The town of Oak Bluffs was awarded $3.6 million this week to repair the damaged North Bluff, helping the town achieve an ambitious fundraising goal for a coastal restoration project.

The grant was announced on Monday by the state department of energy and environmental affairs as part of a total of $13.5 million in funds pledged for breakwater, dam and seawall projects across the commonwealth.

The money brings the total to $7.5 million in outside funding for Oak Bluffs, a figure that includes $1.9 million in seaport improvement money from the state Seaport Advisory Council, and $2 million in federal emergency management agency (FEMA) disaster assistance.

“Clearly it is a fabulous piece of news and it will help us to complete our project on the North Bluff,” said Walter Vail, chairman of the board of selectmen.

The project involves rehabilitating the seawall to protect the North Bluff, which has eroded in past storm events and is vulnerable to future degradation. The North Bluff begins at the Oak Bluffs harbor, continues around the Island Queen parking lot, and terminates at the Steamship Authority Wharf.

The new coastal infrastructure will include a boardwalk designed to increase seaside access for handicapped and elderly individuals, and to improve the town’s pedestrian experience.

The seawall, which has been crumbling for some time, sustained major damage in Hurricane Sandy. At that point, with chunks of the seawall missing, it was determined to be a failed seawall.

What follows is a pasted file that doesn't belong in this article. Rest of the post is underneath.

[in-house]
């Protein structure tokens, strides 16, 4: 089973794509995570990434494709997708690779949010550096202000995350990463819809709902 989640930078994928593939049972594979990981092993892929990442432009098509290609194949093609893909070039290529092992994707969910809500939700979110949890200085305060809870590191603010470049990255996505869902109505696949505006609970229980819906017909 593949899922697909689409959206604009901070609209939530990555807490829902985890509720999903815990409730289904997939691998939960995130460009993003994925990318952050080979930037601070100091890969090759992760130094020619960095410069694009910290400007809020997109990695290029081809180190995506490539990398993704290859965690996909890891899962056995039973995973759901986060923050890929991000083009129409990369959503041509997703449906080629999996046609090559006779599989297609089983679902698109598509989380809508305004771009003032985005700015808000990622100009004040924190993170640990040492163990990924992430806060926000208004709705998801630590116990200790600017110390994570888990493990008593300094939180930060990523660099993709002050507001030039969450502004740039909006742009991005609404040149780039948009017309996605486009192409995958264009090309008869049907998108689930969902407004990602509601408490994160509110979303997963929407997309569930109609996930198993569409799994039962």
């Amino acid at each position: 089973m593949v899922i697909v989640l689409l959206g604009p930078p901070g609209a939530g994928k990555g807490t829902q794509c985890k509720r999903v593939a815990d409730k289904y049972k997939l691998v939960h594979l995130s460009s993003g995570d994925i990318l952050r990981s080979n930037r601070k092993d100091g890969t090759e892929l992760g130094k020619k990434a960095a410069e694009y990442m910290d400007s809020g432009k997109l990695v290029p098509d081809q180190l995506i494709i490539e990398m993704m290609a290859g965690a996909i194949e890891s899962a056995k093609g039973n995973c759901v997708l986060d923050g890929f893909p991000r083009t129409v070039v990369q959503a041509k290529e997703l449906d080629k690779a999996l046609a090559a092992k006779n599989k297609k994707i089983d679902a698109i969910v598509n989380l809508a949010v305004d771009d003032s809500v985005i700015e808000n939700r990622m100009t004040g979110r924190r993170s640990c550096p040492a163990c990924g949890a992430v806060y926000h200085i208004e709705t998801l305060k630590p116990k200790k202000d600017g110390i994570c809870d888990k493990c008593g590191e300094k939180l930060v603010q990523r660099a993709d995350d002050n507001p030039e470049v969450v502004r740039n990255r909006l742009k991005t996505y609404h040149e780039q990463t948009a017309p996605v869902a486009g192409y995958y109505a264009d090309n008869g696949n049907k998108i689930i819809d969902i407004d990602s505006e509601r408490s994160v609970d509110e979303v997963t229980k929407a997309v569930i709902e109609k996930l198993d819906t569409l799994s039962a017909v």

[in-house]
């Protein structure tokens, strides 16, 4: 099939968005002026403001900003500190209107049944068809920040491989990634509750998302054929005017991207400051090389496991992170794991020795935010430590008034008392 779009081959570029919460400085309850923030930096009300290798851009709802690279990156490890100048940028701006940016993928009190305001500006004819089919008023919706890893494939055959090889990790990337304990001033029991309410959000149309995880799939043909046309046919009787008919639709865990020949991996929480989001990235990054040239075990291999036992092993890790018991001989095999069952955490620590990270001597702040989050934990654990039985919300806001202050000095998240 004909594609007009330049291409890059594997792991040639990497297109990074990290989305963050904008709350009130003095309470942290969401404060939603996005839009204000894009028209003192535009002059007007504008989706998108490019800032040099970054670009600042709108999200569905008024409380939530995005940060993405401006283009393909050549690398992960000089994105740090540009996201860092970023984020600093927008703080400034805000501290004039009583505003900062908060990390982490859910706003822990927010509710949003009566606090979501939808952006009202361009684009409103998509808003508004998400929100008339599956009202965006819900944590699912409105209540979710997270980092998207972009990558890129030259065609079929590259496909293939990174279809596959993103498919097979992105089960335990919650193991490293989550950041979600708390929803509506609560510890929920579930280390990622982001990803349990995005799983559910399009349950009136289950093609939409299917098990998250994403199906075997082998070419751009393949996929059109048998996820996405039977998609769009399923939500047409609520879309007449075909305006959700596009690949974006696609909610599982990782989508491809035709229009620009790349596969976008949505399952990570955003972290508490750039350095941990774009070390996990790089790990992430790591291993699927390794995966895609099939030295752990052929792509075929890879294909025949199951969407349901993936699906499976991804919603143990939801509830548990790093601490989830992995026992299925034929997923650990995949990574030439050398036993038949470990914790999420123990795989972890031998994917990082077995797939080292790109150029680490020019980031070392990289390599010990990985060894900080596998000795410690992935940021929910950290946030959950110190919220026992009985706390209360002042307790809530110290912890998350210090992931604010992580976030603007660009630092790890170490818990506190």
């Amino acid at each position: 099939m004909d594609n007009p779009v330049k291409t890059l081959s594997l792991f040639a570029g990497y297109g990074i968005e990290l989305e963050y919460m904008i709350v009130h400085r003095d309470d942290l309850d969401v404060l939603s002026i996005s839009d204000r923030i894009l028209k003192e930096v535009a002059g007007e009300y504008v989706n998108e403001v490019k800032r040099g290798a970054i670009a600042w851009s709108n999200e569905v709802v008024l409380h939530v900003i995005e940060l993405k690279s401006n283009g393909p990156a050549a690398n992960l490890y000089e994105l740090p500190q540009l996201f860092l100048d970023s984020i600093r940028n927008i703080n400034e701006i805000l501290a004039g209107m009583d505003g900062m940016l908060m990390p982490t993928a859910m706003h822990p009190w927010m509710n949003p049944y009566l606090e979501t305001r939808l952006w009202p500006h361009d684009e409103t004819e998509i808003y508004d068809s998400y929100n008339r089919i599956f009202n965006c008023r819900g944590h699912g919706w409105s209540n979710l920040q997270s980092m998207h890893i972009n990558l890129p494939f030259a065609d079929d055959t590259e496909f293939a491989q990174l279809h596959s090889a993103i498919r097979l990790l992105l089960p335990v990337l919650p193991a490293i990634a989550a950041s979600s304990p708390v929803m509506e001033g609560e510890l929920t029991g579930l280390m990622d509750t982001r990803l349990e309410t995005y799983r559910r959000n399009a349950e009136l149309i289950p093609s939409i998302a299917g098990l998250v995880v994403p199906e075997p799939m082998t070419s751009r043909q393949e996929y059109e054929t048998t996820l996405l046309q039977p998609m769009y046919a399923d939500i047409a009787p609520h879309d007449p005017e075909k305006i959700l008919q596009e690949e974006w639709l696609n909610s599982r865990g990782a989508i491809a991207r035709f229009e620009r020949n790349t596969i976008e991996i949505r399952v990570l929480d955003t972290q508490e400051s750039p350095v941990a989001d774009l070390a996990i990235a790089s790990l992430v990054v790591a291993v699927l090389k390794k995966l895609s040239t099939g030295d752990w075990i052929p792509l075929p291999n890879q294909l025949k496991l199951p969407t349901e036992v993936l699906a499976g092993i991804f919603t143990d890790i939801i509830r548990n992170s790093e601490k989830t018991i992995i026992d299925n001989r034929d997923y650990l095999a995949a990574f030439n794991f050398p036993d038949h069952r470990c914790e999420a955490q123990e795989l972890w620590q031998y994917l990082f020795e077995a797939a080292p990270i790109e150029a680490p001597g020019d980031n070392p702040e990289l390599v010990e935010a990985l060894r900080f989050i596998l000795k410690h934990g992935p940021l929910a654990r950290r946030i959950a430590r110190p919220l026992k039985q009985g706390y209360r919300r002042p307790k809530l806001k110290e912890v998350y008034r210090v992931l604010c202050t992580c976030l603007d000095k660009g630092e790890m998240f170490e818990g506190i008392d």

The town applied for the grant at the end of August.

“This is a project the town has been working on for years,” said Elizabeth Durkee, town conservation agent, whose department spearheaded the project. “It is so exciting to have the funding we need to put it in place.”

Though shovel-ready for some time, the project lacked sufficient funding until this week, Mrs. Durkee said. Funding for planning purposes came from the Community Preservation Act and the state Department of Conservation and Recreation. The new seawall will be four feet higher than the existing one, and will run a distance of 720 feet below Sea View avenue extension. A revetment system will be engineered to fortify the bank, and thus preserve the integrity of the road.

“The seawall is holding up a major roadway in town, so it is in clear need of rebuilding,” Mrs. Durkee said. “If anything happened to that road, the whole transportation and ferry structure would be disabled . . .  It is really a critical road for the town to protect.”

Following the completion of the seawall and boardwalk project, the town hopes to receive further funding to perform beach nourishment below the bluff where, historically, sand helped to protect the bluff from storm and erosion activity.

The grants are the result of an aggressive petition for outside funding, said town administrator Robert L. Whritenour.

“When you put them all together, that meets the scope of the project,” he said.

Mr. Whritenour hopes the work will begin before summer and conclude in time for summer of 2015.

The boardwalk will connect to the 317-foot fishing pier which juts out from Sea View avenue and is nearing completion.

“It is going to be one of the most important local coastal infrastructure projects,” he said.